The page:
I’ve been wanting to see The Room for years, ever since I heard it was the Citizen Kane of bad movies. It got so I couldn’t ignore the hype, so I finally watched it the other night. Did it make it into my personal canon of so-bad-they’re good films, joining gems like Ishtar and Showgirls? No. But The Room‘s subversive—at times jaw-dropping—approach to storytelling taught me a lot. Apparently, I’ve been doing it all wrong. Here’s what I learned:
Establishing Characters and Motivations is for Suckers
Traditionally, a story introduces characters and gives them some goals and obstacles, and takes it from there. The Room spits in the face of such traditional narrative. Who is the (26-year-old) teenage boy at the beginning and why does he creepily follow Lisa and Johnny to the bedroom? Why does Lisa lie about Johnny hitting her yet stay with him while continuing an affair with Mark? Why did Denny get involved with buying/selling drugs when Johnny pays his rent and tuition? Who’s that guy we’ve never met before at the party who’s deeply invested in not only Lisa and Johnny’s relationship but the integrity of their friend group??? IT DOESN’T MATTER. The who, the why, these things are irrelevant.
Dangling Plotlines are Your Friend
Are you trying to tell a story people will be able to reasonably follow? Why would you do that? Why not leave people confused and unsatisfied instead? The secret is to introduce story elements… and then abandon them! Or not explain them! Allow The Room to enlighten you. Lisa’s mother “definitely” has cancer! Don’t worry about her, though, because it won’t be mentioned again after it’s revealed. Denny almost gets killed by a drug dealer! Rest easy, we won’t see that baddie again, nor will he be mentioned. Mark shows up at Johnny’s clean-shaven and it’s A Big Deal, but then the boys go outside to play football wearing tuxedos! What does that have to do with anything? Don’t bother your pretty little head about it. Coherent narration is so yesterday.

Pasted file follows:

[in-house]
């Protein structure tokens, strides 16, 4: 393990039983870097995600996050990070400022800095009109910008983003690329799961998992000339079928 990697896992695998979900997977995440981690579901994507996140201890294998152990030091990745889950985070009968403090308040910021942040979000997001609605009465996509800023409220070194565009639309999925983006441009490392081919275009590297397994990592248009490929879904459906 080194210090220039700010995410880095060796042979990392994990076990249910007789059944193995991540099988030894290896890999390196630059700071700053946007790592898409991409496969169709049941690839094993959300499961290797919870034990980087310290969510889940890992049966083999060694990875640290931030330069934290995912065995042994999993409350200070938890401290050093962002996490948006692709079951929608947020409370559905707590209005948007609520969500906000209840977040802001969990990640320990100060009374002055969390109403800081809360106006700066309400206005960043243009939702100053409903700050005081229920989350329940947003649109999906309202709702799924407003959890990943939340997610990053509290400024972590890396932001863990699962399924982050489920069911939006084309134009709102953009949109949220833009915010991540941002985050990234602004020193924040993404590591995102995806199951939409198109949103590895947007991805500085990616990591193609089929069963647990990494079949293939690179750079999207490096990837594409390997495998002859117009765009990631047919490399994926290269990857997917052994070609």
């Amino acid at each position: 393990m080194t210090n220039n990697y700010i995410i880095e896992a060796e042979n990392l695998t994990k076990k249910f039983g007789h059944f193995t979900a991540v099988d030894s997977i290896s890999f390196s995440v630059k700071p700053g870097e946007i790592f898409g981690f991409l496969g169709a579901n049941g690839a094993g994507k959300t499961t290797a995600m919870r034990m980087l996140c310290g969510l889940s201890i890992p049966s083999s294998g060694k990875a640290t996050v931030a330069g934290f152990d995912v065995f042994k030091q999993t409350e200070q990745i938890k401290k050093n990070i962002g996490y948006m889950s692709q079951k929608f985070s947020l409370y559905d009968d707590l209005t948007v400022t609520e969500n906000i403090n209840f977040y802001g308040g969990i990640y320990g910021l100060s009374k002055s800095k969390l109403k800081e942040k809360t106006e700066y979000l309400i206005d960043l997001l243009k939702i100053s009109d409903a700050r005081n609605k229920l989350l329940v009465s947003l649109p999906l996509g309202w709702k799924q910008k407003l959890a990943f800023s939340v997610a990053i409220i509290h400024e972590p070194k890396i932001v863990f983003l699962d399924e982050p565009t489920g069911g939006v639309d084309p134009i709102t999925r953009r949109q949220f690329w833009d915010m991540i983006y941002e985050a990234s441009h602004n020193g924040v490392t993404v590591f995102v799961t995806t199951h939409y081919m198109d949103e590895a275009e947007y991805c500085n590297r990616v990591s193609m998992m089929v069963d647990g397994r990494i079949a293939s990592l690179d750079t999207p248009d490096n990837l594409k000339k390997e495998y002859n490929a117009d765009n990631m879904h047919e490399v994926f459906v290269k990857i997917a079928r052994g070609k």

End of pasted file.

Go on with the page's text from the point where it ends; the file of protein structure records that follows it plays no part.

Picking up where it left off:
The Flatter the Dialogue, the Better
If your characters are at risk of sounding too much like real people, consider taking a page out of The Room‘s playbook to remedy that. Have conversations meander and pepper them with phrases like, “I don’t want to talk about it” to ensure zero character development or plot progress. Make sure characters use each others names way too much (“Why, Lisa? Why, Lisa?… I couldn’t go on without you, Lisa”). Add non sequiturs and abrupt segues, like when Johnny decides he no longer wants to discuss work with his friend so he asks him about his sex life. Make sure to repeat bits of key information, like Johnny not getting his promotion, but for heaven’s sake, don’t offer any context, analysis, or implications in terms of the larger story. Try to start conversations the same way all the time (“Oh hai” being an obvious choice) and give characters a similarly banal way of exiting a scene (“I gotta go”). Still worried your dialogue might be too realistic? When in doubt, interject creepy, inappropriate laughter or chicken noises (“chip-chip-chip-chip-cheep-cheep!”).
Speaking of Repetition, Let’s Talk About Repetition
Got a love scene featured in your story? First, make it as awkward, dull, and unerotic as possible. Next, feature it again a few scenes later, provided it does absolutely nothing to move the story or characters forward. Got a fight scene? Good. Now add another fight scene, between same characters, right after it, only make it longer. Be careful you don’t make the story too exciting, though, so add lots of random dialogue-free scenes where characters repeatedly engage in recreational activities like jogging or football to offset all that heart-pounding action.
It’s Okay if Your Story is Boring and Baffling
In fact, if you follow the tips outlined above, it’s almost guaranteed. And if your story starts slipping into a coherent plot or your characters become too well-developed, just watch The Room and learn.
I gotta go.